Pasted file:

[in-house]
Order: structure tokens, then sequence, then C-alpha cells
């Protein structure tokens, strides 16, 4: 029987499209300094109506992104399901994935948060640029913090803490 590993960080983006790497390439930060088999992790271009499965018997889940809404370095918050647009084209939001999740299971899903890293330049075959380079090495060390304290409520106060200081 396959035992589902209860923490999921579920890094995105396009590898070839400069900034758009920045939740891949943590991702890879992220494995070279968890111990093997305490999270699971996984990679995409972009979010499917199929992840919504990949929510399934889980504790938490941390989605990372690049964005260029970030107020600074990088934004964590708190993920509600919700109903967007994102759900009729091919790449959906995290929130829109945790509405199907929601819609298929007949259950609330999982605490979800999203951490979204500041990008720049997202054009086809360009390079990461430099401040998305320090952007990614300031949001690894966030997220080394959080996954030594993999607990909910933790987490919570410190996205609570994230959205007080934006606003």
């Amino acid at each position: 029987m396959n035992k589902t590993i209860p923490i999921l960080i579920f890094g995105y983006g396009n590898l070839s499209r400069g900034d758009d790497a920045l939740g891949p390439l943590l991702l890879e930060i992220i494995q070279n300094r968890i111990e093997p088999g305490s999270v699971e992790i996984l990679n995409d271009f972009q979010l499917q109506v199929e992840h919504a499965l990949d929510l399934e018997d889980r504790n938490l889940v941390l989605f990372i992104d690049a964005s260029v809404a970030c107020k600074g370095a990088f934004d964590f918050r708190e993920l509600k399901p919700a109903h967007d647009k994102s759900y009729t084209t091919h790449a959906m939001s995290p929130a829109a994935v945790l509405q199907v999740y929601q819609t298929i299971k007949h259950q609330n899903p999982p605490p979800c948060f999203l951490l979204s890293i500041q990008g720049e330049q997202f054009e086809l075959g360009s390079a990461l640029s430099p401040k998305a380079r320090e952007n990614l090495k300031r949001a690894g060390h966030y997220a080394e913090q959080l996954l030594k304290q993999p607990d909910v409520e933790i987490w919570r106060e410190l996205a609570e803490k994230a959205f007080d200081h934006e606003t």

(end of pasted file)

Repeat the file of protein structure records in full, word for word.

[in-house]
Order: structure tokens, then sequence, then C-alpha cells
């Protein structure tokens, strides 16, 4: 029987499209300094109506992104399901994935948060640029913090803490 590993960080983006790497390439930060088999992790271009499965018997889940809404370095918050647009084209939001999740299971899903890293330049075959380079090495060390304290409520106060200081 396959035992589902209860923490999921579920890094995105396009590898070839400069900034758009920045939740891949943590991702890879992220494995070279968890111990093997305490999270699971996984990679995409972009979010499917199929992840919504990949929510399934889980504790938490941390989605990372690049964005260029970030107020600074990088934004964590708190993920509600919700109903967007994102759900009729091919790449959906995290929130829109945790509405199907929601819609298929007949259950609330999982605490979800999203951490979204500041990008720049997202054009086809360009390079990461430099401040998305320090952007990614300031949001690894966030997220080394959080996954030594993999607990909910933790987490919570410190996205609570994230959205007080934006606003």
């Amino acid at each position: 029987m396959n035992k589902t590993i209860p923490i999921l960080i579920f890094g995105y983006g396009n590898l070839s499209r400069g900034d758009d790497a920045l939740g891949p390439l943590l991702l890879e930060i992220i494995q070279n300094r968890i111990e093997p088999g305490s999270v699971e992790i996984l990679n995409d271009f972009q979010l499917q109506v199929e992840h919504a499965l990949d929510l399934e018997d889980r504790n938490l889940v941390l989605f990372i992104d690049a964005s260029v809404a970030c107020k600074g370095a990088f934004d964590f918050r708190e993920l509600k399901p919700a109903h967007d647009k994102s759900y009729t084209t091919h790449a959906m939001s995290p929130a829109a994935v945790l509405q199907v999740y929601q819609t298929i299971k007949h259950q609330n899903p999982p605490p979800c948060f999203l951490l979204s890293i500041q990008g720049e330049q997202f054009e086809l075959g360009s390079a990461l640029s430099p401040k998305a380079r320090e952007n990614l090495k300031r949001a690894g060390h966030y997220a080394e913090q959080l996954l030594k304290q993999p607990d909910v409520e933790i987490w919570r106060e410190l996205a609570e803490k994230a959205f007080d200081h934006e606003t």